Good Food Blog
Kebabs and other 'junk food'Posted at 10:05AM, 02 January 2008 by Gregg Wallace - TV presenter, greengrocer
Why are kebabs synonymous with a bad diet? I'm not a fan of the big torpedo-shaped variety, dripping with fat but raw veg, salad, pitta bread, chilli salsa and chargrilled pieces of lamb?
A while back, I remember Paul Gascoigne being pilloried in one of the red tops for his consumption. Apparently (shock! horror!) he'd been out with friends, and was spotted eating one!
Heaven forbid, but dare I say, could it be a class thing? Would the newspapers been as titillated if Mr Gascoigne had been in a posh restaurant eating fois gras, or perhaps a pomme purée made with a kilo of butter?
Healthy or not, it seems a lot less socially acceptable if what you're eating could be referred to as 'junk food'. I recently filmed a series for the BBC about the food we eat. One of the programmes was about so called 'junk food'.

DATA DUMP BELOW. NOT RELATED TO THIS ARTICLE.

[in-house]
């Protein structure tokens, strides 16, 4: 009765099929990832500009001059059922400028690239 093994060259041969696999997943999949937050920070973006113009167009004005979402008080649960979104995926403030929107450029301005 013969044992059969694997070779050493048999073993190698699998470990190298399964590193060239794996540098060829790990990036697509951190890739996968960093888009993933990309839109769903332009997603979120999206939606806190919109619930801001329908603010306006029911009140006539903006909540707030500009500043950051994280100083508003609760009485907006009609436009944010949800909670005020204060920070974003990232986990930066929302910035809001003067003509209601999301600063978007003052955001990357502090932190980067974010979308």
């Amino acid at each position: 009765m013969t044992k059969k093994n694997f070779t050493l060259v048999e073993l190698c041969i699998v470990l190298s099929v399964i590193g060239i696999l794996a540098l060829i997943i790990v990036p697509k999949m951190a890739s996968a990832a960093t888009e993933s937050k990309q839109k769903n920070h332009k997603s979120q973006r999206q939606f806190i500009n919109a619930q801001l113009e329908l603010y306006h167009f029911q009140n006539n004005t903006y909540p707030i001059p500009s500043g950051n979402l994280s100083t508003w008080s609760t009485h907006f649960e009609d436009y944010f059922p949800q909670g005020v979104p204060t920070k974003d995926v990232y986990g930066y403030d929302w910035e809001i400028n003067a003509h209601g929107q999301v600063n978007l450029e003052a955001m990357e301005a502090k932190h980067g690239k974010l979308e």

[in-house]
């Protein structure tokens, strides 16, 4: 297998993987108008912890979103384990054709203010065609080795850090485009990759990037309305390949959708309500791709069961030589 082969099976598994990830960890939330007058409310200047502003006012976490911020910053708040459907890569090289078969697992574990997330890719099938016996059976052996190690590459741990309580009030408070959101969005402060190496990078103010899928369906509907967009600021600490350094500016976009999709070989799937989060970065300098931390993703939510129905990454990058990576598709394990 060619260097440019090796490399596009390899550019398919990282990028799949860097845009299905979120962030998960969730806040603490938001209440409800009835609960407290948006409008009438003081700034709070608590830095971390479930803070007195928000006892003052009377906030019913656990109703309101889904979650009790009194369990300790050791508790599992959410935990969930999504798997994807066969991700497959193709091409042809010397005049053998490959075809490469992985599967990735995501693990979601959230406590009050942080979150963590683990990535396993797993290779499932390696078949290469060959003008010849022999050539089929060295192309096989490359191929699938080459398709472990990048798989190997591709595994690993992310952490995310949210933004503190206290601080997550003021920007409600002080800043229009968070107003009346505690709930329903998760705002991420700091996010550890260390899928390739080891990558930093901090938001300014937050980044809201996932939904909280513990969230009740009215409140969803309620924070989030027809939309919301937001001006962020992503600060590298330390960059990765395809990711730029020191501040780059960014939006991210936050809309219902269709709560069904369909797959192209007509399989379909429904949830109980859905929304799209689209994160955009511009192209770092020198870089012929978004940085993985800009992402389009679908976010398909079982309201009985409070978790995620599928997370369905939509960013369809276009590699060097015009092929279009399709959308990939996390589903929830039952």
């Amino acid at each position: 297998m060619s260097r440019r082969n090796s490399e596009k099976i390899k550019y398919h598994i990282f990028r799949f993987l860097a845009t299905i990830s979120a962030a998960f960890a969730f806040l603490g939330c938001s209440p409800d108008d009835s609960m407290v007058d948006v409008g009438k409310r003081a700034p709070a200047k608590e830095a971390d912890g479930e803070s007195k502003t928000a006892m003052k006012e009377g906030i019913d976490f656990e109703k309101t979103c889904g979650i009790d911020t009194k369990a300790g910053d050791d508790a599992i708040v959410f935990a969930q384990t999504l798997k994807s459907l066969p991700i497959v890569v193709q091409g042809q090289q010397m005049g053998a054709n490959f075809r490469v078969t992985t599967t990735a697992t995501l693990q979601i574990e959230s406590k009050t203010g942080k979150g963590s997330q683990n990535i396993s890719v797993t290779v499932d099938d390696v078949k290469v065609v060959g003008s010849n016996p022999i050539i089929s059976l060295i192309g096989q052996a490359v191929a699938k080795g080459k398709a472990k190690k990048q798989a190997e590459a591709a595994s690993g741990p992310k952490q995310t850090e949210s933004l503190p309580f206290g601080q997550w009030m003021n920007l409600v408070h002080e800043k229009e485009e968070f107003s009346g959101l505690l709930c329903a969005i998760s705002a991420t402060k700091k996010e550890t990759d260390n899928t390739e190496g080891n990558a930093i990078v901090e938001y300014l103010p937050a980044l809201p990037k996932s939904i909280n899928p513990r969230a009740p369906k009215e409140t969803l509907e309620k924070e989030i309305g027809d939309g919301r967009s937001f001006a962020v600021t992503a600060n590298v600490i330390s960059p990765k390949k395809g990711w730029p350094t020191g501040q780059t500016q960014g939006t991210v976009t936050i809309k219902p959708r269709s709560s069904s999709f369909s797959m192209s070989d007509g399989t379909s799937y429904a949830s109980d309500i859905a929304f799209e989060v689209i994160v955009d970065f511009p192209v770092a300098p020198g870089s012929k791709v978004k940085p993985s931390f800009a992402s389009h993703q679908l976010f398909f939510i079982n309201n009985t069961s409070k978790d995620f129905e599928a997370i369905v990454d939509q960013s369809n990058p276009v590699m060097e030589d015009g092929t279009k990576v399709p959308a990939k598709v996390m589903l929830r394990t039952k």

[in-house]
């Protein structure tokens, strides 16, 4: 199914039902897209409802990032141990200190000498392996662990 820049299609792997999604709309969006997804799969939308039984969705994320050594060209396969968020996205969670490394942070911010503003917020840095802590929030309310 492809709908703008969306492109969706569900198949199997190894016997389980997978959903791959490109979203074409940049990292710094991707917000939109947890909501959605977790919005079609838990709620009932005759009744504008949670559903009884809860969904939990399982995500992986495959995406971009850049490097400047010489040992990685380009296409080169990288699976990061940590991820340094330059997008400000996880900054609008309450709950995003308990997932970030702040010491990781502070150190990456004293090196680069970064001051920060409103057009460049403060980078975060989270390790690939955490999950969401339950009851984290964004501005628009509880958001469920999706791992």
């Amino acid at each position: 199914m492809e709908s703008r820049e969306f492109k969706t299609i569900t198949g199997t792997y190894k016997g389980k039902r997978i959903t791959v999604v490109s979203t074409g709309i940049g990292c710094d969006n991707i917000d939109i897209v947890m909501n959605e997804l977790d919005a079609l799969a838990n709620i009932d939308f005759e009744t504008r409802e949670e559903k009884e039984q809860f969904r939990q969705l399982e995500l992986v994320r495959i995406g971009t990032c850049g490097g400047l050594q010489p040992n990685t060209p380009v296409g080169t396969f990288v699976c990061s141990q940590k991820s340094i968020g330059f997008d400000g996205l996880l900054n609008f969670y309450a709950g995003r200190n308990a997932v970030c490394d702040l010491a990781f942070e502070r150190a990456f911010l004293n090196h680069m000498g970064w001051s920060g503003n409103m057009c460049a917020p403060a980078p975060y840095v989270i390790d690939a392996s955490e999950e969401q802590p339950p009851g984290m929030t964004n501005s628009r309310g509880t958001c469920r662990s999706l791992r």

We looked at McDonalds and KFC. Both of these companies have plenty of information regarding the amount of fat and salt in their products. Both have this info on table mats, and one has it on the packaging as well. I'm not naming names, but next time you go to the supermarket, compare the salt and fat with some other items perceived to be healthier.
We took KFC on to the streets of Kensington in London. We did admittedly put it on a plate with couscous. I asked people if they would like to try it. Virtually everybody agreed. It was moist, well seasoned and rather tasty. I went on to ask how much people would be prepared to pay for it. Some went as high as £13. Snobbery aside, the bottom line is, it tasted good!
You see, we like fried food, it tastes good. If it didn't, there wouldn't be as many big companies selling it. We also as humans enjoy the taste of salt and sugar. I enjoy a bit of 'junk' food, I go to the movies with the kids and have something fried after. So don't beat yourself up, look at the labels. All things in moderation, oh and try to get some exercise. Kebab anybody?